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Phone: 216-696-6525

Toll Free: 1-800-869-6525

Address: 1404 East 9th Street, Cleveland, OH 44114

Why Catholic? Meet Bishop Edward C. Malesic
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Cleveland Opus Dei celebrates feast day of founder St. Josemaria Escriva

News of the Diocese

June 28, 2021

Cleveland Opus Dei celebrates feast day of founder St. Josemaria Escriva
Cleveland Opus Dei celebrates feast day of founder St. Josemaria Escriva
Cleveland Opus Dei celebrates feast day of founder St. Josemaria Escriva
Cleveland Opus Dei celebrates feast day of founder St. Josemaria Escriva
Cleveland Opus Dei celebrates feast day of founder St. Josemaria Escriva
Cleveland Opus Dei celebrates feast day of founder St. Josemaria Escriva
Cleveland Opus Dei celebrates feast day of founder St. Josemaria Escriva
Cleveland Opus Dei celebrates feast day of founder St. Josemaria Escriva
Cleveland Opus Dei celebrates feast day of founder St. Josemaria Escriva
Cleveland Opus Dei celebrates feast day of founder St. Josemaria Escriva
Cleveland Opus Dei celebrates feast day of founder St. Josemaria Escriva
Cleveland Opus Dei celebrates feast day of founder St. Josemaria Escriva

“As you know better than I, St. Josemaria Escriva taught us to find holiness by living the life that we are called to live,” said Bishop Edward Malesic at a Mass celebrated on June 26, the feast day of the founder of Opus Dei. About 150 members of the Cleveland Opus Dei group and guests gathered for the liturgy in the Cathedral of St. John the Evangelist.

“His was the original theology of ‘Bloom where you’re planted.’ I think in a special way, he reminded lay people that they could be holy, too. Holiness is not reserved for priests, deacons and religious. It isn’t exclusively found in monasteries and convents. It can be found in the solitude of the desert or in the environment of a lively home,” the bishop added.

He said St. Josemaria believed that God draws us to sanctity through common, ordinary ways. “That is why when John Paul II canonized him, he called Escriva ‘the saint of ordinary life,’” he said.

The bishop drew a connection between the day’s readings and the saint’s life and ministry. In the first reading, Abraham and Sarah welcomed three strangers who had traveled through the desert and arrived at their tent. Abraham, an elderly man, asked Sarah, his elderly wife, to prepare a meal for the visitors while he washed their feet. The meal was a feast and the couple went beyond normal hospitality, showing the great love they were willing to share with strangers.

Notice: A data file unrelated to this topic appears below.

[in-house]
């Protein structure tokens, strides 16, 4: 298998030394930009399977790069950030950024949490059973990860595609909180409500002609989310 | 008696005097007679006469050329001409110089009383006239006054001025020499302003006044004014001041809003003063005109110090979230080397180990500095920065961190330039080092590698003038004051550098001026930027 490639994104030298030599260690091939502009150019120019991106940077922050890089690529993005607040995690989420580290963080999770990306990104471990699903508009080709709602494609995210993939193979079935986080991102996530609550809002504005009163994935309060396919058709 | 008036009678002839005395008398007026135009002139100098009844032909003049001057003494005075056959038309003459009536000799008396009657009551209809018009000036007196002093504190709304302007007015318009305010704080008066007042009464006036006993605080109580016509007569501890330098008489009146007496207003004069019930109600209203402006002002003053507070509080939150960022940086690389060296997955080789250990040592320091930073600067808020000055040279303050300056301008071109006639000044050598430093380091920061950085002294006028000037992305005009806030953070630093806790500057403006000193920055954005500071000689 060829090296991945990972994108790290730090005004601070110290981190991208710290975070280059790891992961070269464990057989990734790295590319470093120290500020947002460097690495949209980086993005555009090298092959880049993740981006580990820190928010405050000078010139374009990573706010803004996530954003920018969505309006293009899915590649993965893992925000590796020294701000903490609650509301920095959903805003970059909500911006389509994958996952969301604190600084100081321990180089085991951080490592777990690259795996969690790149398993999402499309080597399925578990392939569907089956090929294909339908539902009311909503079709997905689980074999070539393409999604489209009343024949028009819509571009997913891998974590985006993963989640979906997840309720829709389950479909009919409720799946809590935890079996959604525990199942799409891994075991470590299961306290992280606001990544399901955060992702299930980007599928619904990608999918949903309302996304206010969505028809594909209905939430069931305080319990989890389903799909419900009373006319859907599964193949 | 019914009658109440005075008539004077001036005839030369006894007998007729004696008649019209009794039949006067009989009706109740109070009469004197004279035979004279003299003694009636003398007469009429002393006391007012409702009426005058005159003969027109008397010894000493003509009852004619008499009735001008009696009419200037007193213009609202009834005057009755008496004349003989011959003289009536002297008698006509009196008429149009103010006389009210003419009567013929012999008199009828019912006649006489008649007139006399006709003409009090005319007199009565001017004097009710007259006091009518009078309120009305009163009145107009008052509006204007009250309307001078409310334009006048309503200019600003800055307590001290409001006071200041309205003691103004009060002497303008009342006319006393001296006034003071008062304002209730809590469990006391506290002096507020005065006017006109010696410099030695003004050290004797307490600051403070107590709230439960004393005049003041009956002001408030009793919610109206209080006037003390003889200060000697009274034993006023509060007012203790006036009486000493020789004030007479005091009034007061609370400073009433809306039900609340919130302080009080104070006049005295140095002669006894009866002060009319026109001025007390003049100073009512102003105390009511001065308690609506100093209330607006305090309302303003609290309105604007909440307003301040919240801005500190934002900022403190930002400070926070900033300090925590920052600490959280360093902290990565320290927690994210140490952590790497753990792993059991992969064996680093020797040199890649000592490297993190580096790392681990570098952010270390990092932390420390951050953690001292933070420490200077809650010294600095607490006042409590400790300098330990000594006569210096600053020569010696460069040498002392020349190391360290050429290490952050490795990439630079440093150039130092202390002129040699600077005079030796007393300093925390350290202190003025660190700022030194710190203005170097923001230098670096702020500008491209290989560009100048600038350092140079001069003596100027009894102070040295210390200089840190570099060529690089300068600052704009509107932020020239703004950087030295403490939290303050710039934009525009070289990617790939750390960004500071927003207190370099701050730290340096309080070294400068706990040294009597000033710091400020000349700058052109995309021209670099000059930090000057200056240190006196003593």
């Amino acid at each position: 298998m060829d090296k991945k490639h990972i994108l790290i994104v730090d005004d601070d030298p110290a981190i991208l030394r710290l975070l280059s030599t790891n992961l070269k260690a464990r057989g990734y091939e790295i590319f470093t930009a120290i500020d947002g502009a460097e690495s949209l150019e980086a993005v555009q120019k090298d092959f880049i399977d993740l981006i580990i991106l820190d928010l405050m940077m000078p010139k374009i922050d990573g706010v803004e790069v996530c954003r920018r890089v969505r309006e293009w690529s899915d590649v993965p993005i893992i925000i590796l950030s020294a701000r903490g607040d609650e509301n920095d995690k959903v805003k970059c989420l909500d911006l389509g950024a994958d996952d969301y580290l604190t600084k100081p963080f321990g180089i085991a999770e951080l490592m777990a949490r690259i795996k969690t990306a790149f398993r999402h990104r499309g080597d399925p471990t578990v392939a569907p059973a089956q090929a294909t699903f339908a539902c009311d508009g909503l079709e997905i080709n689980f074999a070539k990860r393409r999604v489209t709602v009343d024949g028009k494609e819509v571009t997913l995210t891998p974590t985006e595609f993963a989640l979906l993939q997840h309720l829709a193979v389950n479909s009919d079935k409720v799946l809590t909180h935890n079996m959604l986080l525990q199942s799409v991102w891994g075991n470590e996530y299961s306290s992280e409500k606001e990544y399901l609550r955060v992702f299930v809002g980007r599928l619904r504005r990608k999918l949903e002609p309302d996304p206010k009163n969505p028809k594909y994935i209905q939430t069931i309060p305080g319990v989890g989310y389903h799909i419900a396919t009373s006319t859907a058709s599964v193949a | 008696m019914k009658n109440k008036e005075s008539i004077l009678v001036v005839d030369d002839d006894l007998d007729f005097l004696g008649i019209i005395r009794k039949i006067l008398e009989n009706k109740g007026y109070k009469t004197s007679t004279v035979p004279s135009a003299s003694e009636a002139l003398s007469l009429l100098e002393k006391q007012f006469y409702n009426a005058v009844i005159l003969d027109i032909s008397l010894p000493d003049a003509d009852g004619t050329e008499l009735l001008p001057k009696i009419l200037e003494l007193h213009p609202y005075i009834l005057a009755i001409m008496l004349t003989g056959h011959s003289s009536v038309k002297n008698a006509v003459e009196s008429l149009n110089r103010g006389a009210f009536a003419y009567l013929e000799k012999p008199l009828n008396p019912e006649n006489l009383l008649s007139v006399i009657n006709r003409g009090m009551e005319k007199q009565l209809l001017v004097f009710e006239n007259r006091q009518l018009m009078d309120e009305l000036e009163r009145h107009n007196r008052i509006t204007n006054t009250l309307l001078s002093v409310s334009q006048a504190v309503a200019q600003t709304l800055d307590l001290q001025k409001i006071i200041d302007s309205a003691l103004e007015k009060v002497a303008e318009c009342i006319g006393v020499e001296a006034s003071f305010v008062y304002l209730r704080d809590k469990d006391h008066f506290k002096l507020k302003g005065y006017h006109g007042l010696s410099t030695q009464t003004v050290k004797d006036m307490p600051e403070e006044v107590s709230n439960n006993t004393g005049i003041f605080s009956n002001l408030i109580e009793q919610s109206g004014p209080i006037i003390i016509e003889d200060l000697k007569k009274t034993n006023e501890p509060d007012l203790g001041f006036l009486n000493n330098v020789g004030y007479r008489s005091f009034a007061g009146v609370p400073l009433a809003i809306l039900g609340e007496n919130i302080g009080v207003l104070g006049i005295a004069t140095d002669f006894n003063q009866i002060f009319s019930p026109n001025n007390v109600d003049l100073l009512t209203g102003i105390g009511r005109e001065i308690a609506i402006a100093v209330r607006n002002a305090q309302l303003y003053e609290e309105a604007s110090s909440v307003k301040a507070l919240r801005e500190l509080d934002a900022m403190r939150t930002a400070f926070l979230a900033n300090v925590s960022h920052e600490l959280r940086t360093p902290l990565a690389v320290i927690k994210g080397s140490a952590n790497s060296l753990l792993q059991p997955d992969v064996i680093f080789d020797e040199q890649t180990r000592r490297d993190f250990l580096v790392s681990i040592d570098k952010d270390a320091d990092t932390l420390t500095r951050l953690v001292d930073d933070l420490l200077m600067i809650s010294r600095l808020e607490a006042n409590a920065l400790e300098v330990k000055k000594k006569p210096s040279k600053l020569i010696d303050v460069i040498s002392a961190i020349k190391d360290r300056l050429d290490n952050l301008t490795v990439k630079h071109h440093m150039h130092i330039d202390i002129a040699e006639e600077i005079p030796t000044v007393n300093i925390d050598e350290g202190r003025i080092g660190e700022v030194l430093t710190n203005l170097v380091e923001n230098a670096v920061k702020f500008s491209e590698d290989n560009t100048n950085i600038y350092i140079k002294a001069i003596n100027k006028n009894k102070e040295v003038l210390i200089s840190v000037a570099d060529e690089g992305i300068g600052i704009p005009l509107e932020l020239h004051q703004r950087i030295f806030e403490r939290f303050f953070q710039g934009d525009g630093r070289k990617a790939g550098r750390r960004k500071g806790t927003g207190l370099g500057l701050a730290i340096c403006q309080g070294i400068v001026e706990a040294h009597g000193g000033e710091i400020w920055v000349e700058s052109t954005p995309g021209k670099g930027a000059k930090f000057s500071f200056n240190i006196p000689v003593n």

“It is in these simple acts of welcome that holiness is found,” Bishop Malesic said. God rewarded Abraham and Sarah greatly for their kindness. In fact, the couple were told they would become parents of a son the next year – despite their advanced age.

“Every act of love we show a stranger may be an act of entertaining angels without knowing it. Or, as Jesus said, ‘When you took care of one of these least ones, you did it to me,’” the bishop said.

The Gospel told the story of a Roman soldier with a caring heart who finds Jesus. The soldier’s servant is paralyzed and suffering greatly. He had heard about Jesus and had faith in him, asking Jesus for help – and Jesus obliged. “Even soldiers, presumably hardened men who have seen death, can be softened enough to put their trust in Jesus,” Bishop Malesic said.

At the end of the Gospel, Jesus comes to Peter’s mother-in-law, who also is sick. He cures her and she immediately got up to serve him.

“Our illness is often spiritual,” the bishop said, noting it could be depression, personal laziness or spiritual apathy. “Let Jesus heal us. We must let God work in us. We must discipline ourselves to receive the grace that God wants to give us. Then God can heal us, too.”

He said we are called to serve Jesus and his Church, which is how we will find our way, come to the truth and receive his life, “When we serve Jesus in our professions and vocations, we find the path to holiness. Our call is not to be holy somewhere else. Our call is to be holy right where we are,” the bishop added.

He asked them to pray for him. “I need to be holy, too.”

The Cleveland Opus Dei group evolved from a group in Pittsburgh, Pennsylvania. The local group meets monthly and members participate in evenings of recollection with a priest and other spiritual events. Members receive spiritual formation at weekly meetings and also attend an annual, weeklong workshop to study an aspect of the program.

The liturgy on June 26 marked the feast day of the organization’s founder. It was the third time the group celebrated the occasion at the cathedral and the first time the Cleveland bishop was the presider. Previously, they traveled to Pittsburgh. The Lyceum Schola Cantorum was the choir for the Mass, which was concelebrated by Father Sean Ralph, cathedral rector. Deacon John Brandt of St. Thomas More Parish in Brooklyn assisted.

According to Tim Jakubisin of St. Angela Merici Parish in Fairview Park and a member of the Cleveland Opus Dei group, the organization focuses on the idea of sanctifying your work and life – home, family and work – in a pure way and making it a gift to God. He said members try to imitate Christ and do all things well.

St. Josemaria Escriva, a Spanish priest, was born in 1902 and died in 1975. He was canonized in 2002. He founded Opus Dei, which means the work of God, in 1928 as a new path in the Church to promote among people of all social classes the search for holiness and the practice of the apostolate through the sanctification of ordinary work in the midst of the world and without changing one’s life state.

At the time of his death, Opus Dei had spread to six continents with more than 60,000 members of 80 nationalities.

For more information, visit opusdei.org.

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